Public Mass-shooting Risk
Companies that operate in the United States face risks of business disruption due to public mass shootings. Whether operations must stop due to a police investigation, the impact on staff and customers, licensing problems, or, though less likely, physical damage, businesses need to understand the risk in order to make mitigation plans.
IHS Markit operates a proprietary database of US public mass-shooting incidents, defined as four or more people injured or killed, not including the perpetrator, that occur in or near commercial or public establishments. Based on these geocoded and metadata tagged records, we are able to draw risk assessments and statistics on the impact of firearm violence on US business operations.
In our second quarterly report we analysed 701 qualifying public mass-shooting attacks that occurred between 1 January 2014 and 31 December 2019, looking at frequency, size, timing, location, and business closure metrics. In addition to risk differentiation by state based on the number and size of public mass shootings, we delivered analysis on attack trends and most likely business closure times in the wake of an incident. We also included a deep dive into unique closure and re-building costs affecting schools following a mass shooting. Here is a selection of analysis from our report.
- Public mass-shooting incidents are on an upward trend. IHS Markit recorded 78% more public mass shootings in 2019 than the preceding five-year average.
- Bars, lounges, or nightclubs scored the highest, at 39%, in terms of type of business impacted by a mass shooting.
- Based on the available data (202 of 701 incidents), post-shooting closures of up to one day were the most usual at 36%; however, we recorded five incidents with more than 50 days of closure and almost 20% of the affected businesses closed permanently.
- Although there is a statistically significant correlation between a state's population and the number of public mass-shooting incidents recorded, there is a concentration of states with the highest public mass-shooting incident rates in the southeast.
- All incidents on campuses during school hours resulted in closure time, and we have found a correlation between the number of fatalities and closure days. However, school district approaches to closure and reopening vary, but often include making plans for physical damage repairs, additional campus security personnel and equipment, and reconstruction of buildings heavily associated with the shooting incident.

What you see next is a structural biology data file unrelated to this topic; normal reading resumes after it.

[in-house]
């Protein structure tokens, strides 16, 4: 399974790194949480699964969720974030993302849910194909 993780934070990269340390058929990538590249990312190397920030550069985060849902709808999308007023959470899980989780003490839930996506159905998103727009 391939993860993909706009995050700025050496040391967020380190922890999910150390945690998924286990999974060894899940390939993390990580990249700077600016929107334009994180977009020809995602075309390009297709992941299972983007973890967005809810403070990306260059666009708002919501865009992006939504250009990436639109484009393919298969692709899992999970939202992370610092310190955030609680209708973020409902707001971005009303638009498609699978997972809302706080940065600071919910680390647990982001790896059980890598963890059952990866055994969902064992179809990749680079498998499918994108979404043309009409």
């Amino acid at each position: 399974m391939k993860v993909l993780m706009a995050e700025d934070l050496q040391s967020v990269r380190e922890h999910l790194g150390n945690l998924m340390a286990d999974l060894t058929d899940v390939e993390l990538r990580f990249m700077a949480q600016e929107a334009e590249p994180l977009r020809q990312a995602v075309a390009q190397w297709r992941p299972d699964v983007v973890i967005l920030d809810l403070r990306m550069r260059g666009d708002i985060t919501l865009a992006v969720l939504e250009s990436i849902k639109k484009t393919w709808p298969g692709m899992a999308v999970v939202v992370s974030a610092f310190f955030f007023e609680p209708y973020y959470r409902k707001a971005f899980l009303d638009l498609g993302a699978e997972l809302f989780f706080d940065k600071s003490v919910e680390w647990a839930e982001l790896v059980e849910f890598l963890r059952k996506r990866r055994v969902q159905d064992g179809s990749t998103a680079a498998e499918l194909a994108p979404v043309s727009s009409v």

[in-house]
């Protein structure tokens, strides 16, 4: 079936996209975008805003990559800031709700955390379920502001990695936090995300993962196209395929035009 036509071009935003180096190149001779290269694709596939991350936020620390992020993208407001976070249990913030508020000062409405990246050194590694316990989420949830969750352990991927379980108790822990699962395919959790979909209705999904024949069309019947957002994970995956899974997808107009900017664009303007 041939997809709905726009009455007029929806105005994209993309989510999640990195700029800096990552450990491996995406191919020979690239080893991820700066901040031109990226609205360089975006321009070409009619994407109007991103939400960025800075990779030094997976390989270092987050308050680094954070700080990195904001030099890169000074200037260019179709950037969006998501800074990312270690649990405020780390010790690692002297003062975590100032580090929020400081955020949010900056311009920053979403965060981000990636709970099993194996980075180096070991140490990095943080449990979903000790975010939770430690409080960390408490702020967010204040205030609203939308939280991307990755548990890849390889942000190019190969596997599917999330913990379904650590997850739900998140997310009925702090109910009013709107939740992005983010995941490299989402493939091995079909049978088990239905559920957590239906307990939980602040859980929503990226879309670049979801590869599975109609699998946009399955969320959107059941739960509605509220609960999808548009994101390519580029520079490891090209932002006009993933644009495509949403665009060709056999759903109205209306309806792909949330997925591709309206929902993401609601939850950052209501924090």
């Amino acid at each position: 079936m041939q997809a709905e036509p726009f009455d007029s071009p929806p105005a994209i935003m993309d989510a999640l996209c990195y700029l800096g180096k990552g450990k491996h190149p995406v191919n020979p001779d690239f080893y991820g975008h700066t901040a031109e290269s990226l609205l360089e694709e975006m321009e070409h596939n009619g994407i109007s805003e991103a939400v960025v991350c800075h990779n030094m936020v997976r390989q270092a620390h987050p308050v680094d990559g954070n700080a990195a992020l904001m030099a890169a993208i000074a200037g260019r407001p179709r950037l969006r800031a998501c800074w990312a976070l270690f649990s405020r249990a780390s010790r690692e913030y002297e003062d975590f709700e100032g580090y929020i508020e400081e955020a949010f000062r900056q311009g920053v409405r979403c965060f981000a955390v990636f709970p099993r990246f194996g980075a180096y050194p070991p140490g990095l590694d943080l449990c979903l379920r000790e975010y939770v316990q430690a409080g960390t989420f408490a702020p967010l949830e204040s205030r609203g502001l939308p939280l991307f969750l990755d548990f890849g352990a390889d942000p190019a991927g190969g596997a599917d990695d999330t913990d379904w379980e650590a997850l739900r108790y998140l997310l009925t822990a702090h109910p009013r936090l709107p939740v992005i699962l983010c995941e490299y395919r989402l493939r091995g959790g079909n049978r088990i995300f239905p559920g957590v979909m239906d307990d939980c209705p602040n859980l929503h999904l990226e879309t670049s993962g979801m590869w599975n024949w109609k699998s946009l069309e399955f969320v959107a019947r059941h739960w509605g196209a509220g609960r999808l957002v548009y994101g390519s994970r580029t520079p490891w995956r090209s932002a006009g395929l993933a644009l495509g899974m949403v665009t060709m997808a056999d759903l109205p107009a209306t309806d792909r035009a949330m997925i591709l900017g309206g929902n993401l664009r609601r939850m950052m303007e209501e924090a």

In 2019, there were 78% more public mass-shooting incidents than the preceding five-year average.
Public mass shootings are on an upward trend according to our data. Increasing from 103.4 incidents per year on average from 2014‒19, up to 184 incidents in 2019 is a significant jump. The increase occurred across several states and at least 14 major cities, including Chicago, which went from two recorded public mass shootings in 2018 to fourteen in 2019.
On average there were 9.7 commercial-space mass shooting incidents per month in the collection period (1 January 2014 to 31 December 2019); the trend line shows an increasing incident rate. Incident rates from the record peak in the late spring and summer of 2019 came down, but the final three months of the year continued to show elevated incident numbers, with a monthly average of 12.7 in Q4 2019 (versus 8.3 in Q4 2014; 9 in Q4 2015; 11.3 in Q4 2016; 6 in Q4 2017; and 9.7 in Q4 2018).
Public mass shooting victim totals tend toward the lowest end of the range, with 94.7% of attacks claiming 10 or fewer victims; large attacks (20‒100 casualties) are becoming more common and lead to longer business closures.
Most (50.2%) public mass shootings claimed the minimum four victims (injured or killed), while the next highest category (44.5%) was 5-10 victims. In fact, there is a significant drop off in number of public mass shootings recording more than seven victims. Very large casualty attacks (over 100 victims) are comparatively rare (1.6%), with two between 2014‒19; however, large attacks (20‒100 casualties) are occurring more frequently, with increased capability of shooters, and have a bigger disruptive impact. Our data also shows that longer-term closures of businesses tend to occur following attacks motivated by hate crime or terrorism (school attacks tend to follow a different pattern).
The 12 largest attacks (with 21‒471 victims) occurred in just six states. Notably, Texas had the most, with five (41.7%), though it has just 8.8% of the US population. Florida had the second highest number of large attacks, with three (25%), although it has just 6.4% of the US population.
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